Homicide rate skyrockets on Puerto Rico

2008 has not been a banner year for law enforcement on Puerto Rico:
Puerto Rico's homicide rates so far this year have surpassed 800 victims, 80 more homicides than reported in 2007 and the highest homicide rate in over a decade.

This weekend alone police reported that two homicide victims were found on Saturday and three others on Sunday.

So far, this year police have reported 802 homicides or Type 1 Crimes. According to police authorities Puerto Rico's highest homicide rates were reached in 1996 when some 868 violent deaths were reported.
Last year the Justice Department dispatched additional officers to fight crime on the Puerto Rican capital of San Juan yet that has been ineffective.

Police superintendent Pedro Toledo has called for a "serious" analysis to be done to examine the social roots of crime, while an increasing number of Boricuas are advocating changes to “the traditional, exclusively punitive system of dealing with criminals.”

Image- MSNBC (“Men carry the casket of Puerto Rican nationalist Filiberto Ojeda Rios (in 2005) as a crowd of supporters look on in eastern Puerto Rico.”)
Online Sources- MSNBC, LAHT, Caribbean Net News

Archives: Brits covered up Falklands incursion

Four years before the Falklands War British leaders attempted to cover up an Argentine invasion onto the disputed islands.

Top secret British documents from 1978 were declassified this week and painted a picture of a weak British defense. "Heaven help us if there is a war!" exclaimed then-prime minister James Callaghan whose government worried over possible Soviet attacks and dropped the ball on building Iranian unrest.

In early 1978, British authorities found out that Argentina established a secret military base on a “barren, uninhabited dependency” near the Falklands. British officials worried that word of the fake “scientific” base would leak out, upset residents on the Falklands, and derail sovereignty negotiations between Britain and Argentina.

As The Telegraph noted:
David Owen, James Callaghan's Foreign Secretary, feared that revelations about what he accepted was a "violation of British sovereignty" on Southern Thule would derail talks between the two countries about the future control of the Falklands themselves…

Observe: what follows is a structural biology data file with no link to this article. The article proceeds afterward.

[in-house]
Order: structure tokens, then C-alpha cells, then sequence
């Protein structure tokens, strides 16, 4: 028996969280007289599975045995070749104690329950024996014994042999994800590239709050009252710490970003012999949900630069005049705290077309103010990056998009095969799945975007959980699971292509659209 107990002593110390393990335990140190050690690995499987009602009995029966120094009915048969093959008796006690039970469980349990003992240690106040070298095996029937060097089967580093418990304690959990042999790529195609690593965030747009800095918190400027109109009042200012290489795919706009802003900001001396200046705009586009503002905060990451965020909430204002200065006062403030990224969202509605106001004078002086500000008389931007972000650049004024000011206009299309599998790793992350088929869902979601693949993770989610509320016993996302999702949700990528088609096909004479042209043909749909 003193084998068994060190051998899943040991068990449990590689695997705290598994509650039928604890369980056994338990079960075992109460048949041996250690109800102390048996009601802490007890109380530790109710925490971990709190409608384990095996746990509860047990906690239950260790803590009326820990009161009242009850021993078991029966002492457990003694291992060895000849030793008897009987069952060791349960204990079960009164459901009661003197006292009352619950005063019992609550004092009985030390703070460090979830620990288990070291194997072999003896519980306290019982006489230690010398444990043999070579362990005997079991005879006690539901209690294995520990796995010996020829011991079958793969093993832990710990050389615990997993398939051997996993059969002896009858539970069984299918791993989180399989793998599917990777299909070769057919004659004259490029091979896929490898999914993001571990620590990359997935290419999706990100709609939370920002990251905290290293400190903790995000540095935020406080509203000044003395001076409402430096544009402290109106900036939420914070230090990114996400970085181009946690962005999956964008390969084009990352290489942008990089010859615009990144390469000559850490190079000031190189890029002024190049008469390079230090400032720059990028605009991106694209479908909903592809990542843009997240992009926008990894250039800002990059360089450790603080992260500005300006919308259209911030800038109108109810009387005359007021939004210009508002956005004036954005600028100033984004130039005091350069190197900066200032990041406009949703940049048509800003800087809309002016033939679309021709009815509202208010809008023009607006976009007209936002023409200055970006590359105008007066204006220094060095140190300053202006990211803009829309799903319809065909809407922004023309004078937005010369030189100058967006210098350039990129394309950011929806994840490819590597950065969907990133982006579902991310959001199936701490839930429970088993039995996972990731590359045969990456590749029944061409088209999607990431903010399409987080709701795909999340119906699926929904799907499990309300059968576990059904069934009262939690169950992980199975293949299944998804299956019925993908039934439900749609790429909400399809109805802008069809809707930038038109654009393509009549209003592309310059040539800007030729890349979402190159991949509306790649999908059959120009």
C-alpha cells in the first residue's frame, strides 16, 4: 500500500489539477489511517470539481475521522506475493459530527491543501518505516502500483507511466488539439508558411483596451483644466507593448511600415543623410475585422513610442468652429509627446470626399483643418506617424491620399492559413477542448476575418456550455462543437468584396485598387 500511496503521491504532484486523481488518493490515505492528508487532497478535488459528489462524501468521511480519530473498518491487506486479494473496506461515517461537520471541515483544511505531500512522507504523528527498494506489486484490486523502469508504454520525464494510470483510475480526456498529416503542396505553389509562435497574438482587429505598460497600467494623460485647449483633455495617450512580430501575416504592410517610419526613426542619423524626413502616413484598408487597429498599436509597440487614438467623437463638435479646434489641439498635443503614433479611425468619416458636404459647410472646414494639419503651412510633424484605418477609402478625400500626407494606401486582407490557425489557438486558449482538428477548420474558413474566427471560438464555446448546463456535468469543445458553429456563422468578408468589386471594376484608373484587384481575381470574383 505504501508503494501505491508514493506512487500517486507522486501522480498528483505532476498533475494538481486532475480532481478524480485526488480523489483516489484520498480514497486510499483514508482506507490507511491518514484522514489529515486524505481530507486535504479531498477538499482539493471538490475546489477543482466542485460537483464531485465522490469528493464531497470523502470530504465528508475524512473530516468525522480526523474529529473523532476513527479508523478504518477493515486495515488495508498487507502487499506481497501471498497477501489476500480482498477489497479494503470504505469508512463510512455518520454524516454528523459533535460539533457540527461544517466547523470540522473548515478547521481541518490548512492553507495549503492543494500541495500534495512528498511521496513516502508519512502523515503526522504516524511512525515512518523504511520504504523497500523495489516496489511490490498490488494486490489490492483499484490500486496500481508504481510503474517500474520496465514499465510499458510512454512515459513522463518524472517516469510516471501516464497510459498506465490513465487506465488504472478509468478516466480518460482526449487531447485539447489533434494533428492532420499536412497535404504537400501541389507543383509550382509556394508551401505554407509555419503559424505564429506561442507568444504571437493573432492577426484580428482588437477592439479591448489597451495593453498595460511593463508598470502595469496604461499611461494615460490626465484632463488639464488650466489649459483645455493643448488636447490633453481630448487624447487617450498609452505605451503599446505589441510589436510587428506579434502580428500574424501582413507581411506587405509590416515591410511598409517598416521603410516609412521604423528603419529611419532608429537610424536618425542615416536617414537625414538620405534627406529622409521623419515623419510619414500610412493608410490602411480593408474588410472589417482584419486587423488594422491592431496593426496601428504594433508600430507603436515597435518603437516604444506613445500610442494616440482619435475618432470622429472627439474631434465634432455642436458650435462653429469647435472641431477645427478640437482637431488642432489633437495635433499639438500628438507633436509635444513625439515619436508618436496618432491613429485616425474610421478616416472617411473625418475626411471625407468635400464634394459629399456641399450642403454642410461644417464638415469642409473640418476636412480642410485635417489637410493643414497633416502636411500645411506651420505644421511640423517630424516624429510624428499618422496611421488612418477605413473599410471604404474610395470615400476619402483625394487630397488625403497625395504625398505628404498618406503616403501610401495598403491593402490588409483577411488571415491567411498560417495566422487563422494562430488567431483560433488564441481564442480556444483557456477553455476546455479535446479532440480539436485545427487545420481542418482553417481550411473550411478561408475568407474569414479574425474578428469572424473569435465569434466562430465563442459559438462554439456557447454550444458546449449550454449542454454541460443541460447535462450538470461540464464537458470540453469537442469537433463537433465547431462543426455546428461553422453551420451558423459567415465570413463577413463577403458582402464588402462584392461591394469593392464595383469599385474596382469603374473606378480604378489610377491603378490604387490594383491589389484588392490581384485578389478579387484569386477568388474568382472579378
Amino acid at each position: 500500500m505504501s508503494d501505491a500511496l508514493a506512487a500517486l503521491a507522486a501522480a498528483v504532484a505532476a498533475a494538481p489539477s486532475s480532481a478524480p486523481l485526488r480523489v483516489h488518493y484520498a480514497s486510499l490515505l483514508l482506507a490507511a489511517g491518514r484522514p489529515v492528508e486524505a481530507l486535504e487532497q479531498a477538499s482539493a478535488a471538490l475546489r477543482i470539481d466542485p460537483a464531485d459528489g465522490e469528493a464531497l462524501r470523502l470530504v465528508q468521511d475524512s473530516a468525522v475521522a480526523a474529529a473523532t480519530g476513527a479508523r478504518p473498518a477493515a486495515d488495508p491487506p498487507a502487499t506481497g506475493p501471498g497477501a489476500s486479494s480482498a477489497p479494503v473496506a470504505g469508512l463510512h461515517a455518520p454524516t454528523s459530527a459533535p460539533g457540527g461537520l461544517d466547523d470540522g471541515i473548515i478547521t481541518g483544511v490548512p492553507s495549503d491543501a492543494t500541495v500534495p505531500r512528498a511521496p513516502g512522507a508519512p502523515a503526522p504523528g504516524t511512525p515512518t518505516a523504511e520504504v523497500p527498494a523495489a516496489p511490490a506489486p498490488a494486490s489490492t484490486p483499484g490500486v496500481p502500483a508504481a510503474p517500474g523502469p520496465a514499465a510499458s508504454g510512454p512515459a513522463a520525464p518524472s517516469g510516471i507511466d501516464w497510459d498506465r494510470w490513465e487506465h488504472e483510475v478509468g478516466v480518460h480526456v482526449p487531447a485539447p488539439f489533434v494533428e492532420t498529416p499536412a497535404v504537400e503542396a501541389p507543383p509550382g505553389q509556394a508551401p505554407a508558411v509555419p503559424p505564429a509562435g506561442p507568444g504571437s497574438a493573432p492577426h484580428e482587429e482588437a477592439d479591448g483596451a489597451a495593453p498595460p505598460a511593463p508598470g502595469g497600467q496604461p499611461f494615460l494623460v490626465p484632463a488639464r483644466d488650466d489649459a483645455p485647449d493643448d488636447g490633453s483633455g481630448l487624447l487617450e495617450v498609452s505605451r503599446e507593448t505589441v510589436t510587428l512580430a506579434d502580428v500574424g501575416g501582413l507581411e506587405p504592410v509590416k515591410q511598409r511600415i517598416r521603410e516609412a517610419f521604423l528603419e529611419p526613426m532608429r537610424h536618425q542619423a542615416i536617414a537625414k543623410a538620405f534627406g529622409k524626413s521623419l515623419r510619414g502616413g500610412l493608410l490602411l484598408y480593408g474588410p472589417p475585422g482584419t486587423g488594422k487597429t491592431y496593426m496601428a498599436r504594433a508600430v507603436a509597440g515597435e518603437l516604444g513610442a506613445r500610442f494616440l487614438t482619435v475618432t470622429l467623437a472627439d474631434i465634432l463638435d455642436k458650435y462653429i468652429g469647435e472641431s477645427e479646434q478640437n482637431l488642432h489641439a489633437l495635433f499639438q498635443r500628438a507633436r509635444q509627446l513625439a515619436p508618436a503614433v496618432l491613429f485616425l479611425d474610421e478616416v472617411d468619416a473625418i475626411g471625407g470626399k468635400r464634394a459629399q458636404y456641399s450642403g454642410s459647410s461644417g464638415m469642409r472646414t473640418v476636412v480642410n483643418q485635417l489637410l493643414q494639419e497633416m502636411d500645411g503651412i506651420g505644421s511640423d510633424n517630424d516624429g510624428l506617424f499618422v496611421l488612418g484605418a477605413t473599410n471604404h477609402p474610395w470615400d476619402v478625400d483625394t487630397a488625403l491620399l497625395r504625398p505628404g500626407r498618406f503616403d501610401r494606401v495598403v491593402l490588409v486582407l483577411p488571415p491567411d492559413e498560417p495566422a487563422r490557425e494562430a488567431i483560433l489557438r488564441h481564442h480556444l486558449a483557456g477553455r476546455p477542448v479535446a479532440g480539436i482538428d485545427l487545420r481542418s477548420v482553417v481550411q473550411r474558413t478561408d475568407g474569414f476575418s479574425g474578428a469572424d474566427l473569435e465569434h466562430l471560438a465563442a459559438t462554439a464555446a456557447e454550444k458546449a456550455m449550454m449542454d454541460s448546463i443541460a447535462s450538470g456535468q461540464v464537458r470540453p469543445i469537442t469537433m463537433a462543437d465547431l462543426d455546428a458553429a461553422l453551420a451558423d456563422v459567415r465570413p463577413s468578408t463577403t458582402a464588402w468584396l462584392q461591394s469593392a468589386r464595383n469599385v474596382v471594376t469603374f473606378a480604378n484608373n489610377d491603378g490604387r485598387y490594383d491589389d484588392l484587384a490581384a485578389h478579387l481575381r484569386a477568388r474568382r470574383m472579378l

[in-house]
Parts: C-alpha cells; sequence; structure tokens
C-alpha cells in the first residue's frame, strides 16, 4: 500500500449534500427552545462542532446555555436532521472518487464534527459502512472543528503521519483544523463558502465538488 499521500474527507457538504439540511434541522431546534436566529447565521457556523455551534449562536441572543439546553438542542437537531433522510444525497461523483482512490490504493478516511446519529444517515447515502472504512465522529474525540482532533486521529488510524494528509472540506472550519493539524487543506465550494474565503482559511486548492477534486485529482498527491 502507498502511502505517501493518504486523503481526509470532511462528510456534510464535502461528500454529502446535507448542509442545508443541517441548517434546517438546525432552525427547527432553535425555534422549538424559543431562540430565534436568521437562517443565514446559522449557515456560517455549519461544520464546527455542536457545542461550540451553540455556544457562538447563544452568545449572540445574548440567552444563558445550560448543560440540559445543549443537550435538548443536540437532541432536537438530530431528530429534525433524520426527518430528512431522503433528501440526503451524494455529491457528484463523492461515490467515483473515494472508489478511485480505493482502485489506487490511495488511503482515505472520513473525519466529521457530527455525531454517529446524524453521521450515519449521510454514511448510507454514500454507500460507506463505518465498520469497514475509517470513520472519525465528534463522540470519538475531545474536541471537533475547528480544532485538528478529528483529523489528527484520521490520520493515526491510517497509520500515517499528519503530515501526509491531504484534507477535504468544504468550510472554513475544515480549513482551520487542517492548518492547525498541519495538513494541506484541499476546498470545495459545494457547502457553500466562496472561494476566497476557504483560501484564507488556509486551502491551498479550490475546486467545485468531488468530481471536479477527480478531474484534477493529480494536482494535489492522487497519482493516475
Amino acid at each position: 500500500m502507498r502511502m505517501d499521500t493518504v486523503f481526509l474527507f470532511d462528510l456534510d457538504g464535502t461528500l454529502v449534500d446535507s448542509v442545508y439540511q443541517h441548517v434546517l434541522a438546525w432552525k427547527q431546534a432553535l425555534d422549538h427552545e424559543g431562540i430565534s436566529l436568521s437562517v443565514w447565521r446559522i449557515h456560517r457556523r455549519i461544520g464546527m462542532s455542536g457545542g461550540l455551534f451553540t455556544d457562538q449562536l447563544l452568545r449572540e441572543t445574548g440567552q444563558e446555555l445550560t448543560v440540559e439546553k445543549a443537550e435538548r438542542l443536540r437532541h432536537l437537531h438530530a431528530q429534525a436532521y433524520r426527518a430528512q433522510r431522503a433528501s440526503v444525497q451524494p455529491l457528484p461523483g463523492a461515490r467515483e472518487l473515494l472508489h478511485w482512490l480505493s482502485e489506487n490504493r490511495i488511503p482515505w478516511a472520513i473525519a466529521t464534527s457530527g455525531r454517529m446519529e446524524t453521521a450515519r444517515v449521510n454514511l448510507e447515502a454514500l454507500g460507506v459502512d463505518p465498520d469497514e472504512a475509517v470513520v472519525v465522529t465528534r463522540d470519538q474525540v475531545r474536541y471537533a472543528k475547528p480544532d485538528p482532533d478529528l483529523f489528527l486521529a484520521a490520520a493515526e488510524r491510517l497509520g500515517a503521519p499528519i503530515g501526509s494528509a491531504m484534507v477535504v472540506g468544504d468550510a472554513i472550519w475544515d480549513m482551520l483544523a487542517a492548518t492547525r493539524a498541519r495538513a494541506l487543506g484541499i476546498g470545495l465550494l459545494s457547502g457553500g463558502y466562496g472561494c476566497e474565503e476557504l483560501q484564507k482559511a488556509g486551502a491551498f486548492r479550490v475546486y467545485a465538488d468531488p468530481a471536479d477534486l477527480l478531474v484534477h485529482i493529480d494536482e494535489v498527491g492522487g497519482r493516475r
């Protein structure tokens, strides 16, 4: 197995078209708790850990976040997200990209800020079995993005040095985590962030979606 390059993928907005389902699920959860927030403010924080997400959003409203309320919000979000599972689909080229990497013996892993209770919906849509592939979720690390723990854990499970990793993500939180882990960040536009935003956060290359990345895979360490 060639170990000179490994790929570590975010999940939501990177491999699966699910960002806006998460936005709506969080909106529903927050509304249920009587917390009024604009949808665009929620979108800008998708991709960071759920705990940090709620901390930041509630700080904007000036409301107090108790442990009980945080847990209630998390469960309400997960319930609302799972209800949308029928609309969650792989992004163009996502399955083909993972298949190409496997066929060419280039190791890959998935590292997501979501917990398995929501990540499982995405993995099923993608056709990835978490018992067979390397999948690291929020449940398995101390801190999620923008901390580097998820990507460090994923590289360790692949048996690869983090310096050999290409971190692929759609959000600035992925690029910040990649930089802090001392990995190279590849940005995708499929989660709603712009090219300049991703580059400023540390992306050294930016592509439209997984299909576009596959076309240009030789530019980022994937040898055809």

"We were concerned that the Argentine base on Southern Thule would become public knowledge," Lord Owen told the embassy in Buenos Aires on February 17, following the three-day talks…

"In the event of a leak … the British Government would need to make it clear publicly that they had protested to Argentina about a violation of British sovereignty.
The fake scientific base would remain in Argentine control until the British took over as part of the Falklands War in 1982. Argentine relations with Britain have gradually improved though diplomatic problems have continued over renewed calls of argentine sovereignty to the Falklands.

Image- BBC News (One of the recently declassified British National Archive documents)
Online Sources- Bloomberg, Guardian UK, The Telegraph, Voice of America

Hiroshi Nohara finally leaves Mexican airport

Do you remember the curious case of Hiroshi Nohara?

The Japanese traveler had stayed in Mexico City’s Benito Juarez airport since September sleeping on the ground and spent his days lingering in the food court. Yet unlike Merhan Karimi Nasseri (an Iranian who was “stuck” at Paris’ De Gaulle Airport for eighteen years) Nohara voluntarily stayed at the Juarez airport and could leave whenever he wished. (Would that make Nohara an attention whore?)

On Sunday Nohara finally left though under seemingly odd circumstances:
“Another Japanese person came for him yesterday, and they left in a taxi after spending 117 days in the airport,” said Victor Manuel Mejia, head of the airport’s press office. “We can’t remember any similar cases in the past, it was totally atypical”…